There are 2 definitions of shanty in English:

shanty1

Line breaks: shanty
Pronunciation: /ˈʃanti
 
/

noun (plural shanties)

  • A small, crudely built shack.
    More example sentences
    • They were replaced by shanties and shacks built of nothing more than clapboard or wattle and daub with dark and threatening alleyways between.
    • Gordon and his fellow sniper, while under intense small-arms fire from the enemy, fought their way through a dense maze of shanties and shacks to reach the critically injured crew members.
    • However, immigrant workers from other African countries often live in shanties that ring these and other cities.
    Synonyms
    shack, hut, cabin, lean-to, shed; hovel; Scottish bothy, shieling, shiel; Canadian tilt; South African hok; in Brazil favela
    North American dated shebang

Origin

early 19th century (originally a North American usage): perhaps from Canadian French chantier 'lumberjack's cabin, logging camp'.

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Word of the day milord
Pronunciation: mɪˈlɔːd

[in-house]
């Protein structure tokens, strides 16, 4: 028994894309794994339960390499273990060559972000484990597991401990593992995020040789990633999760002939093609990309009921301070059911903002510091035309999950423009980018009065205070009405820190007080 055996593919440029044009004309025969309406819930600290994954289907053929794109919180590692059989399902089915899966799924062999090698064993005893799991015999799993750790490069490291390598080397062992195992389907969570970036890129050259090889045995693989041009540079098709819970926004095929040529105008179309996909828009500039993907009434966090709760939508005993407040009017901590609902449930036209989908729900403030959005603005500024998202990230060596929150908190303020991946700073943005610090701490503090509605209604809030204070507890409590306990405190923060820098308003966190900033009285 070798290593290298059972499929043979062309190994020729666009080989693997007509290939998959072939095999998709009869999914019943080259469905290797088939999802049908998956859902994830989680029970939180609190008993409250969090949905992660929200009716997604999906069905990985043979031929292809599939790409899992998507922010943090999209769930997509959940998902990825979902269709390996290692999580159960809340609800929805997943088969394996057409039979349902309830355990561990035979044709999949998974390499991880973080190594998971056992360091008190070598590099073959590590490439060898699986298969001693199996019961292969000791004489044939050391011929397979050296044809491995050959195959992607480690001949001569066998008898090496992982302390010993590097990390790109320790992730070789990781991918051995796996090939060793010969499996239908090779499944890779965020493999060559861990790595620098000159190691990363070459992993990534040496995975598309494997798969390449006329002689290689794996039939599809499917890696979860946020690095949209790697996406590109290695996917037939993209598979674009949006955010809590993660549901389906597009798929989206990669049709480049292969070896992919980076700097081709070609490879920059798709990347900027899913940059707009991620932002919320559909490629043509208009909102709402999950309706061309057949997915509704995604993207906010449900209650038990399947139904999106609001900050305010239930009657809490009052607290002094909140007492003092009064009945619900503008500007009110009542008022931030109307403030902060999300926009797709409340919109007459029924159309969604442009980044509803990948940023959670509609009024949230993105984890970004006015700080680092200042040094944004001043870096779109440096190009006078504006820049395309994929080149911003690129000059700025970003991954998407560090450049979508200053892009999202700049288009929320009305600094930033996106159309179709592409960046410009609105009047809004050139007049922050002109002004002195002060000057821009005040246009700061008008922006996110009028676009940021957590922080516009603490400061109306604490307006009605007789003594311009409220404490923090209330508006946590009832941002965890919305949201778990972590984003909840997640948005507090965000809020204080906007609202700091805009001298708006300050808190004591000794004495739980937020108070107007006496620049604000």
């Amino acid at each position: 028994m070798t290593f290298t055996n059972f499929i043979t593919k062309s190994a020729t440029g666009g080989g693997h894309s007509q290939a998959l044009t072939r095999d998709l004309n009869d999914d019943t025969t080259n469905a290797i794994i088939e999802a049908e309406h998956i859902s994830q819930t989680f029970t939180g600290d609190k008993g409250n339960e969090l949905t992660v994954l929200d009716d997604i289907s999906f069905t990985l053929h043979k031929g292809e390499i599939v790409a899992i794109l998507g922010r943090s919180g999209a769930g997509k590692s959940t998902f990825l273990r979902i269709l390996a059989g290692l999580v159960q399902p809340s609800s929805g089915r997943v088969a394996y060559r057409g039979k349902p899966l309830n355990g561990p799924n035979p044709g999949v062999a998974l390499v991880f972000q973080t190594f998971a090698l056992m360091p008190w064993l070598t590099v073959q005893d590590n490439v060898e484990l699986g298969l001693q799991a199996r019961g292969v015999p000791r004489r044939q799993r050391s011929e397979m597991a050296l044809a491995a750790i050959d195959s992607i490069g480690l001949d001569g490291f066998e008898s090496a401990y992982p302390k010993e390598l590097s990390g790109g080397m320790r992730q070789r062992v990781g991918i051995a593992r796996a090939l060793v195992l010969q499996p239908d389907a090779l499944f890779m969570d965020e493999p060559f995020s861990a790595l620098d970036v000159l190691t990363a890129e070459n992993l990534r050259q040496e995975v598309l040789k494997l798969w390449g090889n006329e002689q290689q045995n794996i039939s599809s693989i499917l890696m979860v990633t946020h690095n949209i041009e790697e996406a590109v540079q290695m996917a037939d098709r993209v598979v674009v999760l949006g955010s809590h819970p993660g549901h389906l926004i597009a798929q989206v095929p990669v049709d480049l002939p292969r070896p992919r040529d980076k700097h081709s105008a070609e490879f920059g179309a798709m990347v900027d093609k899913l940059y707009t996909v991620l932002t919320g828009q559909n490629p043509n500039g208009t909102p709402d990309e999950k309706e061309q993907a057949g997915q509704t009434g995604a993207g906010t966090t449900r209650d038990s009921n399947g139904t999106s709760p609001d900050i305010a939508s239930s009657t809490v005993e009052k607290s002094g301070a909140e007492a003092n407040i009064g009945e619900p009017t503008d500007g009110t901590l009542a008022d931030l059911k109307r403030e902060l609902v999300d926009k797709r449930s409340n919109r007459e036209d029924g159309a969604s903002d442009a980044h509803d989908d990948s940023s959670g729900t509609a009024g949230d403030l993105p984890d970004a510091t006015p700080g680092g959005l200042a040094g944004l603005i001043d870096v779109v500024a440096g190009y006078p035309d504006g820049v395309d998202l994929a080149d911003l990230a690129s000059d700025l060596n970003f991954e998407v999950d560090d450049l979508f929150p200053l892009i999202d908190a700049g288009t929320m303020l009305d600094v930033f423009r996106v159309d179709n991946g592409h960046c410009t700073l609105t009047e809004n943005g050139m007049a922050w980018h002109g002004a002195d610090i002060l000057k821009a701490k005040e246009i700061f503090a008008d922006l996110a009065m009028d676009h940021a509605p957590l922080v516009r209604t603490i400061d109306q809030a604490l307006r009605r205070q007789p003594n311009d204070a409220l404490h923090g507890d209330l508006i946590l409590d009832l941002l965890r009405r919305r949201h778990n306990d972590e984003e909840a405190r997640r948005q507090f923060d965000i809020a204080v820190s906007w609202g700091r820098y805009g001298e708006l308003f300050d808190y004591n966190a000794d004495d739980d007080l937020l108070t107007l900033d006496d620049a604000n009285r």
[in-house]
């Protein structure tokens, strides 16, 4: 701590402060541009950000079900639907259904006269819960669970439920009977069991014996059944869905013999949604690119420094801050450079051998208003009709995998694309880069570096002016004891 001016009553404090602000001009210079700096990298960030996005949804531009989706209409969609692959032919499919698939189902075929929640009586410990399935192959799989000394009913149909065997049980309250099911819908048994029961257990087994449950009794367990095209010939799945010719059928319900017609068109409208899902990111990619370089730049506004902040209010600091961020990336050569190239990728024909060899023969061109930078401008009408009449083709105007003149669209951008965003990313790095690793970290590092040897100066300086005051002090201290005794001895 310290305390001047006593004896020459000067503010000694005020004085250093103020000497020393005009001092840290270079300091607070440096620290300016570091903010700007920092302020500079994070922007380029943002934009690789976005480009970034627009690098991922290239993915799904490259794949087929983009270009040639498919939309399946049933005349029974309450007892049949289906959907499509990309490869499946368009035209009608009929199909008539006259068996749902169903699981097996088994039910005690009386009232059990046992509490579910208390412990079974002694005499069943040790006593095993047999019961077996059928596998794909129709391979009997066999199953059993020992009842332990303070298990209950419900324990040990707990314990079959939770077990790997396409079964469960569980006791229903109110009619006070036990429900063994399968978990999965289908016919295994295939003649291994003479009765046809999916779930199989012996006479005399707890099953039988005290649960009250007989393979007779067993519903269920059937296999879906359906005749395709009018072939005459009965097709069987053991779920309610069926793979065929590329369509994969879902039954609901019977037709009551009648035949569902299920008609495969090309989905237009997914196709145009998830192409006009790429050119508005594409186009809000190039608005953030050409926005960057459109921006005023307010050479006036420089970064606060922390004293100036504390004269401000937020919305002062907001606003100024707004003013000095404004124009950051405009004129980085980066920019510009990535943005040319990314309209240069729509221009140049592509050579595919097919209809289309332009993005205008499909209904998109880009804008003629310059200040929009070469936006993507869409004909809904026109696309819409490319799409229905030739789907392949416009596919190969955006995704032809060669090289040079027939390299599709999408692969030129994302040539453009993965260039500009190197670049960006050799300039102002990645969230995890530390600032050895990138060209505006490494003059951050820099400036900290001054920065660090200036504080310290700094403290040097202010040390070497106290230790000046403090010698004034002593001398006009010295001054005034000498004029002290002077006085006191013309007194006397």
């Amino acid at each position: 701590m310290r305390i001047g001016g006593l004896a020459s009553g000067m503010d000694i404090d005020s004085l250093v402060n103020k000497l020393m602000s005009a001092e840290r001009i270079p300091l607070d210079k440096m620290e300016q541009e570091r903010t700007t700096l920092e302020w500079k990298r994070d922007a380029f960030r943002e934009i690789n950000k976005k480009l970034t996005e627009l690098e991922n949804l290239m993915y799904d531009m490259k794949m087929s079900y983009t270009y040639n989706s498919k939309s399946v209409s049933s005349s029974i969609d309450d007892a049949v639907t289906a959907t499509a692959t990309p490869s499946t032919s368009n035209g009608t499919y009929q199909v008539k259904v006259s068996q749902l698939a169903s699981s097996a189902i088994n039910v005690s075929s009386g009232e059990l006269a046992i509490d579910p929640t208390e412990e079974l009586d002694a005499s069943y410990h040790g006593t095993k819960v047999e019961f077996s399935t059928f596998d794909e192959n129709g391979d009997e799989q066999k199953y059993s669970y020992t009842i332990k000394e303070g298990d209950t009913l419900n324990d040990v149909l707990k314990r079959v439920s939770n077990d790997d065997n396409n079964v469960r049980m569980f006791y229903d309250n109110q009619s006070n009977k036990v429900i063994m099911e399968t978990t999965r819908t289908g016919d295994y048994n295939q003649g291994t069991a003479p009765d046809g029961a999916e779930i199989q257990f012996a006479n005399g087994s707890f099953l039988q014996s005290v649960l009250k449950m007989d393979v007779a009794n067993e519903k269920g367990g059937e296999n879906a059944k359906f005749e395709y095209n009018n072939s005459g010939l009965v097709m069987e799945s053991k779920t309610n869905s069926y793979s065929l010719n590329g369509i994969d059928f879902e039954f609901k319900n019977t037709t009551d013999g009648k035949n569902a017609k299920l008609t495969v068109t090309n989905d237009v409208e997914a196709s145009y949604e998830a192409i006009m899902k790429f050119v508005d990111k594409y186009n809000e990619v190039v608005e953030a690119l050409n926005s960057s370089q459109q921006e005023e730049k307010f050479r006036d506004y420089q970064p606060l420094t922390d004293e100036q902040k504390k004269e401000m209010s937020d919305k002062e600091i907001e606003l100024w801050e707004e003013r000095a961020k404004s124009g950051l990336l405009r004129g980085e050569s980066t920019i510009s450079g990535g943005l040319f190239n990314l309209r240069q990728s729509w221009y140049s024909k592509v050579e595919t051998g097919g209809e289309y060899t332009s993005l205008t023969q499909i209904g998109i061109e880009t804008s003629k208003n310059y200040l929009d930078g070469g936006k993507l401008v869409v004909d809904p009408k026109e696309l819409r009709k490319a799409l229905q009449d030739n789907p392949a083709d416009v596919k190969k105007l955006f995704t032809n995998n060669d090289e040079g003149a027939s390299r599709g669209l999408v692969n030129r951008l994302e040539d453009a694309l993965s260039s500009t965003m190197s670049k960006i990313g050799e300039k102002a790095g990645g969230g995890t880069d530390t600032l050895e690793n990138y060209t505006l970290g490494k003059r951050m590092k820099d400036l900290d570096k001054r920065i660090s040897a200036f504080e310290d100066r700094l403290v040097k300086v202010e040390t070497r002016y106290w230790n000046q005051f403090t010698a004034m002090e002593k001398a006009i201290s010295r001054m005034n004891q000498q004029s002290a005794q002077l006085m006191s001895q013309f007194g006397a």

noun
used to address an English nobleman

There are 2 definitions of shanty in English:

shanty2

Line breaks: shanty
Pronunciation: /ˈʃanti
 
/
(British also sea shanty; • archaic or US chantey or chanty)

noun (plural shanties)

  • A song with alternating solo and chorus, of a kind originally sung by sailors while performing physical labour together.
    More example sentences
    • At Copley, he also exhibited a continuous 80 slide projection, coupled with an audiotape, showing a nine-person chorus singing sea chanteys with a pianist accompanying them.
    • Sea chanteys (sailors' songs) have been sung throughout the sea-faring Omanis' history.
    • The best moment of this set is the interlude between Scenes 2 and 3 in Act One, with the sound of moonlight on the water, the gentle heaving of the terrifying sea, and sailors below-decks keeping their courage up singing by sea chanteys.

Origin

mid 19th century: probably from French chantez! 'sing!', imperative plural of chanter.

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